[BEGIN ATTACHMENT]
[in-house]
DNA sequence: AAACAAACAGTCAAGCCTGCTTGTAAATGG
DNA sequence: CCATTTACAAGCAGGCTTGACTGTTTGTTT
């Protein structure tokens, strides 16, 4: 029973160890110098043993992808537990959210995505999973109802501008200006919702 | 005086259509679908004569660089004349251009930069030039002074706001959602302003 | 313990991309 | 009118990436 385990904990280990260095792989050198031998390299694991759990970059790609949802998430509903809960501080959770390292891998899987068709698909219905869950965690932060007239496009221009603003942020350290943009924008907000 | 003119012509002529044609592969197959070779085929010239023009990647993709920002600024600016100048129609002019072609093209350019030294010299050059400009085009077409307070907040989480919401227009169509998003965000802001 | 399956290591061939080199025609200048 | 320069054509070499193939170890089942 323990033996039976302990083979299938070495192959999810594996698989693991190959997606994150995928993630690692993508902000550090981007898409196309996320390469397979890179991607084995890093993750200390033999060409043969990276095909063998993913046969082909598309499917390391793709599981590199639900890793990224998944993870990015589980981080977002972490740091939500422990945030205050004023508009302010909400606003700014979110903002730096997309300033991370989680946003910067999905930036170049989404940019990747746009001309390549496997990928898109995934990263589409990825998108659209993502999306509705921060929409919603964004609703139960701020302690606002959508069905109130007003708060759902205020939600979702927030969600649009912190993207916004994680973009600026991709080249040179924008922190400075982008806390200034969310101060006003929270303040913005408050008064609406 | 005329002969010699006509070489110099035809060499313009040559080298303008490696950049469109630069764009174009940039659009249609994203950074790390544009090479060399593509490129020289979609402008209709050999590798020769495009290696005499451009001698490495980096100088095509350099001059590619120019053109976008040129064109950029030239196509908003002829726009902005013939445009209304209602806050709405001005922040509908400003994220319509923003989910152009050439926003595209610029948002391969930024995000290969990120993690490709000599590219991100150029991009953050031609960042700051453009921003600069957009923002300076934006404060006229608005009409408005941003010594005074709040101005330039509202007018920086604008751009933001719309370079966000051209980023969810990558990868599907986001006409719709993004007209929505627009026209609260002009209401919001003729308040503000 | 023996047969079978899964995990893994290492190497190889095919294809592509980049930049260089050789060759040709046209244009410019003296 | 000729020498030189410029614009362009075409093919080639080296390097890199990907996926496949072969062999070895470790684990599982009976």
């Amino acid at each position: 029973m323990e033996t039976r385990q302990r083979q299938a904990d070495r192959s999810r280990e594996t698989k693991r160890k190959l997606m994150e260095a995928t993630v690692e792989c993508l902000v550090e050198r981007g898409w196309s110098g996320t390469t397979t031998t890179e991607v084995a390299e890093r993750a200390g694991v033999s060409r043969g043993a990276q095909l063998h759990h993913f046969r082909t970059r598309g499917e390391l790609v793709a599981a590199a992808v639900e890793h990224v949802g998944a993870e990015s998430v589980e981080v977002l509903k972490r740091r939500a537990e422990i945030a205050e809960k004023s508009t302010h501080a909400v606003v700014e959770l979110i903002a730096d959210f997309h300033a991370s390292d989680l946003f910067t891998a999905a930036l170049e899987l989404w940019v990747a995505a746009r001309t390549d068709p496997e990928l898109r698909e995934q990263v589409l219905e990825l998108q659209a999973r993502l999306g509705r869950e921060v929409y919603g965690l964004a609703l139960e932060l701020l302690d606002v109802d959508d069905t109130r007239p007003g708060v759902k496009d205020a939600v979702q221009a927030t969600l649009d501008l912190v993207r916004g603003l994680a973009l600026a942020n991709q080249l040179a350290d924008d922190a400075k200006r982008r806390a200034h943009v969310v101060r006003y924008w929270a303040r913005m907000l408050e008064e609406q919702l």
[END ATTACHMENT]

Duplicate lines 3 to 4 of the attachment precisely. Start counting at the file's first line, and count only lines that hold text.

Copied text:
DNA sequence: CCATTTACAAGCAGGCTTGACTGTTTGTTT
């Protein structure tokens, strides 16, 4: 029973160890110098043993992808537990959210995505999973109802501008200006919702 | 005086259509679908004569660089004349251009930069030039002074706001959602302003 | 313990991309 | 009118990436 385990904990280990260095792989050198031998390299694991759990970059790609949802998430509903809960501080959770390292891998899987068709698909219905869950965690932060007239496009221009603003942020350290943009924008907000 | 003119012509002529044609592969197959070779085929010239023009990647993709920002600024600016100048129609002019072609093209350019030294010299050059400009085009077409307070907040989480919401227009169509998003965000802001 | 399956290591061939080199025609200048 | 320069054509070499193939170890089942 323990033996039976302990083979299938070495192959999810594996698989693991190959997606994150995928993630690692993508902000550090981007898409196309996320390469397979890179991607084995890093993750200390033999060409043969990276095909063998993913046969082909598309499917390391793709599981590199639900890793990224998944993870990015589980981080977002972490740091939500422990945030205050004023508009302010909400606003700014979110903002730096997309300033991370989680946003910067999905930036170049989404940019990747746009001309390549496997990928898109995934990263589409990825998108659209993502999306509705921060929409919603964004609703139960701020302690606002959508069905109130007003708060759902205020939600979702927030969600649009912190993207916004994680973009600026991709080249040179924008922190400075982008806390200034969310101060006003929270303040913005408050008064609406 | 005329002969010699006509070489110099035809060499313009040559080298303008490696950049469109630069764009174009940039659009249609994203950074790390544009090479060399593509490129020289979609402008209709050999590798020769495009290696005499451009001698490495980096100088095509350099001059590619120019053109976008040129064109950029030239196509908003002829726009902005013939445009209304209602806050709405001005922040509908400003994220319509923003989910152009050439926003595209610029948002391969930024995000290969990120993690490709000599590219991100150029991009953050031609960042700051453009921003600069957009923002300076934006404060006229608005009409408005941003010594005074709040101005330039509202007018920086604008751009933001719309370079966000051209980023969810990558990868599907986001006409719709993004007209929505627009026209609260002009209401919001003729308040503000 | 023996047969079978899964995990893994290492190497190889095919294809592509980049930049260089050789060759040709046209244009410019003296 | 000729020498030189410029614009362009075409093919080639080296390097890199990907996926496949072969062999070895470790684990599982009976």